5. Screening: Is generally recommended for asymptomatic populations goal of which, as usual, is to be able to detect & diagnose breast cancer at an early stage which is potentially curable. It is mostly radiologic with mammography/ USG being instrumental in raising suspicions for further diagnostics (i.e. biopsy) that help detect breast cancer, if any, early.
6. Diagnosis: A self-examination/ clinical exam of the breast(s)/ axilla that reveals a palpable mass prompts the following diagnostics. Abnormal blood test results may be indicative of malignancy, but a follow up imaging/ biopsy is always the gold standard for accurate diagnosis.
- Blood: ER/ PR/ HER2/neu, uPA, PAI-1, CA15-3, CA27.29 etc all tumor markers are helpful.
- Imaging: Mammography/ USG Scan usually, as relevant. Again, CT Scan of abdomen & pelvis and chest, PET CT scan, bone scan etc all help detect metastasis, if any, for cancers in stage III & above.
- Biopsy: either excisional, incisional, fine needle aspiration (FNA) or core biopsy technique, as contextually appropriate, is frequently employed and a histopathological examination (HPE) thereof clinches the diagnosis and the nature of the disease.
7. Treatment: Conventional treatment includes surgery, radiotherapy, hormone therapy/ chemotherapy as deems appropriate. Simultaneously, an adjunctive or integrative naturopathic treatment with suitable complementary & alternative medicines (CAM) too can help improve clinical outcomes and facilitate recovery as would be feasible contextually.
8. Prognosis: Preventive measures, earlier diagnosis and right early treatment is key for an effective therapeutic management & better prognosis. Like most other cancers, the chances of cure for an early stage breast cancer are more. The cure/ recovery chances are influenced by the type, grade, stage of cancer, recurrence and the patient’s general health & vitality etc all. Above-mentioned apart, age, menopause status, lymph node status, ER/ PR/ HER-2/ neu status, size & extent of breast cancer etc all also influence the treatment outlook in breast cancer. The five year survival rate is strongly correlated with the stage of breast cancer.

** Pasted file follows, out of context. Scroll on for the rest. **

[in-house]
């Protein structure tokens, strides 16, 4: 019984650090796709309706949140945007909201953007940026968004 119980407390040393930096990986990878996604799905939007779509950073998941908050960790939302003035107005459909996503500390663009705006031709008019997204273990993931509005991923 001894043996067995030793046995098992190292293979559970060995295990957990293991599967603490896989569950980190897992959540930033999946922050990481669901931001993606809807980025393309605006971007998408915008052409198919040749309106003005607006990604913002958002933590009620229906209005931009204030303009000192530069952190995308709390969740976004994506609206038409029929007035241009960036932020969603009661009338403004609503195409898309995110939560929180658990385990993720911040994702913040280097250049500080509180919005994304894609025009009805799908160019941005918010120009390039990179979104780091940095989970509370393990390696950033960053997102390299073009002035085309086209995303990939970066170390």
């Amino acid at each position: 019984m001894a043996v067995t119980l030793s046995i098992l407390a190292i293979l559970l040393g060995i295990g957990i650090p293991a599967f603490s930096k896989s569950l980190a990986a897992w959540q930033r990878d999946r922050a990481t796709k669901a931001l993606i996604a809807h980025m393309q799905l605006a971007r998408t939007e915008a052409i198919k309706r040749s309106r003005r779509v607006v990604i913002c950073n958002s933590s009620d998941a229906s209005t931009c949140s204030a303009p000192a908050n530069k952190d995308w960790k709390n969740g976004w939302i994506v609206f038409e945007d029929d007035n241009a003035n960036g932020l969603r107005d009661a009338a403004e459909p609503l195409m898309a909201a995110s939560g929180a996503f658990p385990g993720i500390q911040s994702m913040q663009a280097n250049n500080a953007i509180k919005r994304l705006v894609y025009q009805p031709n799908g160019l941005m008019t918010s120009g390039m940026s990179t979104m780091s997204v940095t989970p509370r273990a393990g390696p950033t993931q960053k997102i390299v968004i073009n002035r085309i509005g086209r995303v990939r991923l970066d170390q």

9. Prevention: Rightly said, prevention is always a better choice. Although genetic risks are difficult to modify, still an increased focus on protective factors and avoidance of the risk factors can be of help. An adherence to a Mediterranean diet, maintaining an ideal body weight and an active lifestyle with due emphasis on regular exercising (for at least 30 minutes daily), de-stressing and relaxation is highly recommended for reducing the risks of breast cancer. A healthy eating plate comprises essentially a low fat diet, fibre rich foods including whole grain cereals, green leafy vegetables cooked using healthy vegetable oils, fresh fruits of all colours as seasonally available and healthy proteins/ fats including fresh fish, poultry, beans, nuts etc all. It is advisable to limit milk/ dairy, preferably of low fat content, to 1 to 2 servings max daily. Although alcohol is optional and is not for everyone, the consumption of the same, if any, has to be strictly in moderation, and is best avoided. Smoking is to be avoided as well. Again, red meat, butter, refined grains, sweets, sugary drinks including carbonated beverages and other high calorie foods etc all, if any, are to be taken sparingly or are best avoided too. Limiting dosage/ duration of hormone therapy, if any, especially to counteract post menopausal symptoms and also avoiding exposure to radiation and environmental pollution can help reduce the risks of breast cancer. Apart from the above-mentioned, for high risk cases, a prophylactic oophorectomy, prophylactic radical mastectomy, long term hormone therapy etc all can help reduce the chances/ risks of developing breast cancer significantly. Breastfeeding is known to confer protection against breast cancer risk too.